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Dora PEJAČEVIC (1885-1923) Trio in C, for violin, cello and piano, op.29 (1910) [35:27]
Sonata in E minor, for cello and piano, op.35 (1913) [28:12]
Andrej Bielow (violin); Christian Poltéra (cello); Oliver Triendl (piano)
rec. Chamber Music Studio, Südwestrundfunk, Stuttgart, 8-10 June 2008. DDD
CPO 777 419-2 [63:57]
Like Naxos, CPO often go where other labels dare not tread for
fear of losing serious money. The 19th and early 20th centuries
in particular are a minefield: probably still the most recorded
period, and constituting the keystone of concert and chamber
repertoires - what room could there be for an obscure Croatian
composer, female, short-lived, whose music must compete with
Mahler, Strauss, Stravinsky and Ives?
Well, room must simply be made. Recent CPO-featured composers
like Bernhard Molique (review),
Paul Graener (review),
Ernst Toch (review)
and Hermann Wetzler (review)
have not altered music history like the aforementioned did,
but their works can often be just as aesthetically pleasing
- if not more so. Such is certainly the case with Dora Pejačevic's
Piano Trio op.29 and her Cello Sonata op.35 - the thought that,
were it not for CPO's boldness, these radiant, passionate, supremely
lyrical works might never have been recorded or even performed
again, is sobering.
So immediately appealing indeed are these works that the listener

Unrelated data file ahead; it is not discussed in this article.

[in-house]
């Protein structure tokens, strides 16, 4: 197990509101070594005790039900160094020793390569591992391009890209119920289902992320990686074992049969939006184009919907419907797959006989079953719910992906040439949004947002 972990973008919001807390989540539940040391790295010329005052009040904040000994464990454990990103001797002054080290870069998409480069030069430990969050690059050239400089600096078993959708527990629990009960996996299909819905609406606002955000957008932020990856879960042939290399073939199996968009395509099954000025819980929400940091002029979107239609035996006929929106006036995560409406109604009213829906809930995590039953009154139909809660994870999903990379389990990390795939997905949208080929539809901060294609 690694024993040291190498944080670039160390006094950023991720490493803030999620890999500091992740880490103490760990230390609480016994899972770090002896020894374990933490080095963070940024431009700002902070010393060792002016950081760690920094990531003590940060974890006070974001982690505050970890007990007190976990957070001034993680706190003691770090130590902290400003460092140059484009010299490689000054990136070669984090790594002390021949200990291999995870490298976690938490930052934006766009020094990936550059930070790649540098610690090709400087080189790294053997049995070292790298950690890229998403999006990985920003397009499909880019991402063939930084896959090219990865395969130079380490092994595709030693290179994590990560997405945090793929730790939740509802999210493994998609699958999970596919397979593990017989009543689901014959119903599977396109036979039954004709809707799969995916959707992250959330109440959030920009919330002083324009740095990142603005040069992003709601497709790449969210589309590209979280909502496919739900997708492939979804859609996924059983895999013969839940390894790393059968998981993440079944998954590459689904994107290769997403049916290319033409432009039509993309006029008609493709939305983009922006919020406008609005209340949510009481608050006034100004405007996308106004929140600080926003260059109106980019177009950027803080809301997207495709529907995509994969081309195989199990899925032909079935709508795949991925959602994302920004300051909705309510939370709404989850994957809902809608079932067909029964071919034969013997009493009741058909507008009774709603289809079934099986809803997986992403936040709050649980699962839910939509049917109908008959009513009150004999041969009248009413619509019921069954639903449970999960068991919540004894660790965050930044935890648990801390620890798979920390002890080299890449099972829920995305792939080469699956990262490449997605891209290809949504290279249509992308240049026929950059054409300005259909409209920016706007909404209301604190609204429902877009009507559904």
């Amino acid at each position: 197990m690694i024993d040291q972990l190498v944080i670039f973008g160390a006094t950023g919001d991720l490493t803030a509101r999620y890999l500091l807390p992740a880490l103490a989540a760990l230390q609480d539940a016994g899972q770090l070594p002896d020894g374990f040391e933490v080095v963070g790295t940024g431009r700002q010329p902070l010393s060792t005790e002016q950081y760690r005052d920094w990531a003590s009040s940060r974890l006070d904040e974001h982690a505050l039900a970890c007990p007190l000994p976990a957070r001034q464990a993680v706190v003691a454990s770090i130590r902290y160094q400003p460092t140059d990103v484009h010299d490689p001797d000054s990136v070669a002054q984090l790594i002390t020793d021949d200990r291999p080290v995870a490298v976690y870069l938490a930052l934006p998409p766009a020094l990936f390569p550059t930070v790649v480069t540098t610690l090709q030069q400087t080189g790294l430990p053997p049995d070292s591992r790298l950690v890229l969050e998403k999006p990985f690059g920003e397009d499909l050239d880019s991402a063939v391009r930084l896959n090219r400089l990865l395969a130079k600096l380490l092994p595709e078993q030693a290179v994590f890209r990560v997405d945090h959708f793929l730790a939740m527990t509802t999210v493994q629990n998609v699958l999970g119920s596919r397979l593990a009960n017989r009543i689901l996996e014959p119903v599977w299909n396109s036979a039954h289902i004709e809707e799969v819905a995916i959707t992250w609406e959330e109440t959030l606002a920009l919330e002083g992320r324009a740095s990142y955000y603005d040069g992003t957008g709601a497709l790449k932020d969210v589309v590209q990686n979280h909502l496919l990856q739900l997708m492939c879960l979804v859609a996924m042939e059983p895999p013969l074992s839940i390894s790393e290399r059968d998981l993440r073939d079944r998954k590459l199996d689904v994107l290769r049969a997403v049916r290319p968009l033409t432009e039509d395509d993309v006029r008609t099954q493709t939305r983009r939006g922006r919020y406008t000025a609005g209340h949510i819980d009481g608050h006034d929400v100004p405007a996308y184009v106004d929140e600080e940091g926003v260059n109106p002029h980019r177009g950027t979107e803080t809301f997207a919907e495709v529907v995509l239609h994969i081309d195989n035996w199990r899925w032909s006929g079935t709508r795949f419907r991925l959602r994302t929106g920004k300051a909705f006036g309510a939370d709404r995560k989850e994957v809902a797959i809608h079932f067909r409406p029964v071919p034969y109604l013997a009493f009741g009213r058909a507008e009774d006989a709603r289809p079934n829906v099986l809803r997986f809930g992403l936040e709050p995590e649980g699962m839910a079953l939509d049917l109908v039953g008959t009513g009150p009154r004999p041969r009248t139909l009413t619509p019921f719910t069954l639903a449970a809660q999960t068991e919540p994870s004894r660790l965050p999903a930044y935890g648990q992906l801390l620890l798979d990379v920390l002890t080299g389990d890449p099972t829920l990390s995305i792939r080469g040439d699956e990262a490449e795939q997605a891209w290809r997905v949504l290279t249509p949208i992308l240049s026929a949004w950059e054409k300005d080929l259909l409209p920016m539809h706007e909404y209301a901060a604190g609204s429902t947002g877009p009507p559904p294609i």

will feel as if (s)he has always known them, especially the
Piano Trio. Though the music is reminiscent here and there of
Brahms, Saint-Saëns, Dvorák or Grieg, these are not pale imitations
of the great works of the chamber repertoire: Pejačevic's
ear for exquisite, complementary lines and her attention to
detail are hugely impressive, central to her claim to originality.
Pejačevic followed these chamber works with some of her
best orchestral music. Her substantial Symphony in F sharp minor
and her Phantasie Concertante for piano and orchestra
were released earlier in 2011 by CPO (review)
in the first of what is, with any luck, a long discography devoted
to Pejačevic's works: CPO promise in fact to "dedicate
a comprehensive edition to her".
Pejačevic's music is being promoted by the Croatian Music
Information Centre, co-sponsors of this CD. The MIC has published
some of her scores, as well as a detailed online biography
in English, which includes poignant extracts from private correspondence,
several short samples of her music and a presumably complete
list of works, which sadly stops at op.58: Pejačevic died
in her prime from complications arising from the birth of her
first child after marrying in her mid-thirties.
Andrej Bielow, Christian Poltéra and Oliver Triendl perform
Pejačevic's music with great expressiveness, self-evidently
taking great pleasure from Pejačevic's almost limitless
supply of beautiful melodies for all three soloists. Poltéra's
tone in particular is marvellous.
As usual at SWR in Stuttgart, the studio recording is beautifully
balanced and generally superb. The trilingual booklet notes
are detailed and informative, albeit tending towards the academic.
Though French readers are fortunate enough to benefit from a
native speaker for translation purposes, English readers must
once again make do with a competent but imperfect German translator
- meaning that some of the phraseology is rather light-headed,
with numerous sentences Teutonically stilted in register.
The circumstances of Pejačevic's death are among the most
heart-breaking of any composer, but at least now this genial
music can live on in the memory of all those who experience
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